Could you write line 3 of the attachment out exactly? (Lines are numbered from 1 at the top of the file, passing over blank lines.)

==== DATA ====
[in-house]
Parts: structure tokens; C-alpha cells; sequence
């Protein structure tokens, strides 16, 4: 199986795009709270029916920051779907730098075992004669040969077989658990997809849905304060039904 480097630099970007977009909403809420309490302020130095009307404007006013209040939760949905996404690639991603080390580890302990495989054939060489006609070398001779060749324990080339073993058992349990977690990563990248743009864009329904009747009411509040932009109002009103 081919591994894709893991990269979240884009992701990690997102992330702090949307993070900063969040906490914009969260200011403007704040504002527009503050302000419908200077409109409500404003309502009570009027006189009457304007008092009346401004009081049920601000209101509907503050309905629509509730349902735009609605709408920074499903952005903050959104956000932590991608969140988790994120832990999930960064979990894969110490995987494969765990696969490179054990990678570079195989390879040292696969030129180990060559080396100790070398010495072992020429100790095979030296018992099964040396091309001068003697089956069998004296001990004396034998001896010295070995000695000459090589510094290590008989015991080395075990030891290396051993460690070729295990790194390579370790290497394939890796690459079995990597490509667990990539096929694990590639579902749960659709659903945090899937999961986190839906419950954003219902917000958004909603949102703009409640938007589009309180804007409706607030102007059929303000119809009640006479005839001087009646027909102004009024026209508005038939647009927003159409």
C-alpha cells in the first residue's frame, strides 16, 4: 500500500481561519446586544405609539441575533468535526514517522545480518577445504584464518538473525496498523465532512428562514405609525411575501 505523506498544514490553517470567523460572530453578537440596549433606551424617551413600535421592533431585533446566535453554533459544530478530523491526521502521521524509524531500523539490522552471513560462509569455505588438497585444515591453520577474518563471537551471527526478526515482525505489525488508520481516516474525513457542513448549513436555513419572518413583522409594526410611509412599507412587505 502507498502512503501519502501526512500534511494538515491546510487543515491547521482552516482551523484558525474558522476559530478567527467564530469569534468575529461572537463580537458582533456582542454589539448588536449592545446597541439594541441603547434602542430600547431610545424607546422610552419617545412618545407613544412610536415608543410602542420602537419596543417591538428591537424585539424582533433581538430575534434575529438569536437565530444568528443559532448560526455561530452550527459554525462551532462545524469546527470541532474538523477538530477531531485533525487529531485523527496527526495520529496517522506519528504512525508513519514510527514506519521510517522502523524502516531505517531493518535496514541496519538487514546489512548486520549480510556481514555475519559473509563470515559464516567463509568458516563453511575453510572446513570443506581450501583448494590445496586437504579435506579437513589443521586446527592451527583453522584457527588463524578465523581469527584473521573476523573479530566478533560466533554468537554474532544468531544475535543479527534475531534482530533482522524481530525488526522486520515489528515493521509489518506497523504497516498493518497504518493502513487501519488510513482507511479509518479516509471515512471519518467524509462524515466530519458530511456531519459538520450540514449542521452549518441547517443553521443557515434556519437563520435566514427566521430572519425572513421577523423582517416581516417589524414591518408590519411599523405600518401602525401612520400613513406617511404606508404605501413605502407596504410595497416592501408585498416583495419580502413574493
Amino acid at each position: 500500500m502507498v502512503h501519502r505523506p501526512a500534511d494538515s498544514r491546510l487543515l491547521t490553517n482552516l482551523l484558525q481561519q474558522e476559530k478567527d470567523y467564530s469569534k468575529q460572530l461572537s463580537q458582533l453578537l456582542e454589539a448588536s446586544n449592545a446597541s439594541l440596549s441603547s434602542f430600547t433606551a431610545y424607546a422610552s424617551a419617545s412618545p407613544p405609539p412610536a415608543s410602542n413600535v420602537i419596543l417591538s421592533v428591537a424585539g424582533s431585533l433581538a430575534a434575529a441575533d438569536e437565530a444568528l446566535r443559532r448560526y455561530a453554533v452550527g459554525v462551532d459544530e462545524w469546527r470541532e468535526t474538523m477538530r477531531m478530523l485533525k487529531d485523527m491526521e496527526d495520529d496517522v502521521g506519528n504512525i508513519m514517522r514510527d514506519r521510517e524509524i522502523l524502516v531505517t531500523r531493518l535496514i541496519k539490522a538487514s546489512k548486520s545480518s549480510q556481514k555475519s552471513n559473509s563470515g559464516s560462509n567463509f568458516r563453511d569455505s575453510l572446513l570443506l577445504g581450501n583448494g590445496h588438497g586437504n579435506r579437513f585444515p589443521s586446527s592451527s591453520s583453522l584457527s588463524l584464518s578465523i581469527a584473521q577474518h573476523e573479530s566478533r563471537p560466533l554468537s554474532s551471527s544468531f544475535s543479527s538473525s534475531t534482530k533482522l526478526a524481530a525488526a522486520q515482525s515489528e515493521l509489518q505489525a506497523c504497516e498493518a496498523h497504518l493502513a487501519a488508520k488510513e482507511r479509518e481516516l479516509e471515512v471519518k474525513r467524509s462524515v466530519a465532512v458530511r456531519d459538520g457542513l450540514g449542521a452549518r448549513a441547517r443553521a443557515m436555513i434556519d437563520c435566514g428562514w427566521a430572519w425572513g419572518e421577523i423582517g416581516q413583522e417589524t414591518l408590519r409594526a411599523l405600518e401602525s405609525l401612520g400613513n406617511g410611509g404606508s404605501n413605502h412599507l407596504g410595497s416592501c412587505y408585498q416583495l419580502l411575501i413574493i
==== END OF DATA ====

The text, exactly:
């Protein structure tokens, strides 16, 4: 199986795009709270029916920051779907730098075992004669040969077989658990997809849905304060039904 480097630099970007977009909403809420309490302020130095009307404007006013209040939760949905996404690639991603080390580890302990495989054939060489006609070398001779060749324990080339073993058992349990977690990563990248743009864009329904009747009411509040932009109002009103 081919591994894709893991990269979240884009992701990690997102992330702090949307993070900063969040906490914009969260200011403007704040504002527009503050302000419908200077409109409500404003309502009570009027006189009457304007008092009346401004009081049920601000209101509907503050309905629509509730349902735009609605709408920074499903952005903050959104956000932590991608969140988790994120832990999930960064979990894969110490995987494969765990696969490179054990990678570079195989390879040292696969030129180990060559080396100790070398010495072992020429100790095979030296018992099964040396091309001068003697089956069998004296001990004396034998001896010295070995000695000459090589510094290590008989015991080395075990030891290396051993460690070729295990790194390579370790290497394939890796690459079995990597490509667990990539096929694990590639579902749960659709659903945090899937999961986190839906419950954003219902917000958004909603949102703009409640938007589009309180804007409706607030102007059929303000119809009640006479005839001087009646027909102004009024026209508005038939647009927003159409």